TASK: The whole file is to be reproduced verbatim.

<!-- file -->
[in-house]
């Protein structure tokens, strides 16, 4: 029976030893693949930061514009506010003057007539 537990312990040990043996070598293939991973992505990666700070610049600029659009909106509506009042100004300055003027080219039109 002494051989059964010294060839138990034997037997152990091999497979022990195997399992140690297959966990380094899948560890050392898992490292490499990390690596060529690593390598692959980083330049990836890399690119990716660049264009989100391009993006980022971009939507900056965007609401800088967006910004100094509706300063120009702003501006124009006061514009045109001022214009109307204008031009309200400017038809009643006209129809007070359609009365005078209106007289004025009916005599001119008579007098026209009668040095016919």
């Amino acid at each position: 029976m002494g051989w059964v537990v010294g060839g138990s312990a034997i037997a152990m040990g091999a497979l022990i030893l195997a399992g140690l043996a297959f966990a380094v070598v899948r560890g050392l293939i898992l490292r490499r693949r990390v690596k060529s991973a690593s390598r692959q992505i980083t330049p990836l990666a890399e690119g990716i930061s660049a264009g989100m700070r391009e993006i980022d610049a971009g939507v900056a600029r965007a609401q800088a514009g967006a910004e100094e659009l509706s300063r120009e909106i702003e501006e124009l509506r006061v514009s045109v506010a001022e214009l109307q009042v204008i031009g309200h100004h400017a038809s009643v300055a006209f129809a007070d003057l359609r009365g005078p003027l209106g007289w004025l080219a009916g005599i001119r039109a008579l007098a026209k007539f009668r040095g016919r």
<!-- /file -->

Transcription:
[in-house]
């Protein structure tokens, strides 16, 4: 029976030893693949930061514009506010003057007539 537990312990040990043996070598293939991973992505990666700070610049600029659009909106509506009042100004300055003027080219039109 002494051989059964010294060839138990034997037997152990091999497979022990195997399992140690297959966990380094899948560890050392898992490292490499990390690596060529690593390598692959980083330049990836890399690119990716660049264009989100391009993006980022971009939507900056965007609401800088967006910004100094509706300063120009702003501006124009006061514009045109001022214009109307204008031009309200400017038809009643006209129809007070359609009365005078209106007289004025009916005599001119008579007098026209009668040095016919």
């Amino acid at each position: 029976m002494g051989w059964v537990v010294g060839g138990s312990a034997i037997a152990m040990g091999a497979l022990i030893l195997a399992g140690l043996a297959f966990a380094v070598v899948r560890g050392l293939i898992l490292r490499r693949r990390v690596k060529s991973a690593s390598r692959q992505i980083t330049p990836l990666a890399e690119g990716i930061s660049a264009g989100m700070r391009e993006i980022d610049a971009g939507v900056a600029r965007a609401q800088a514009g967006a910004e100094e659009l509706s300063r120009e909106i702003e501006e124009l509506r006061v514009s045109v506010a001022e214009l109307q009042v204008i031009g309200h100004h400017a038809s009643v300055a006209f129809a007070d003057l359609r009365g005078p003027l209106g007289w004025l080219a009916g005599i001119r039109a008579l007098a026209k007539f009668r040095g016919r």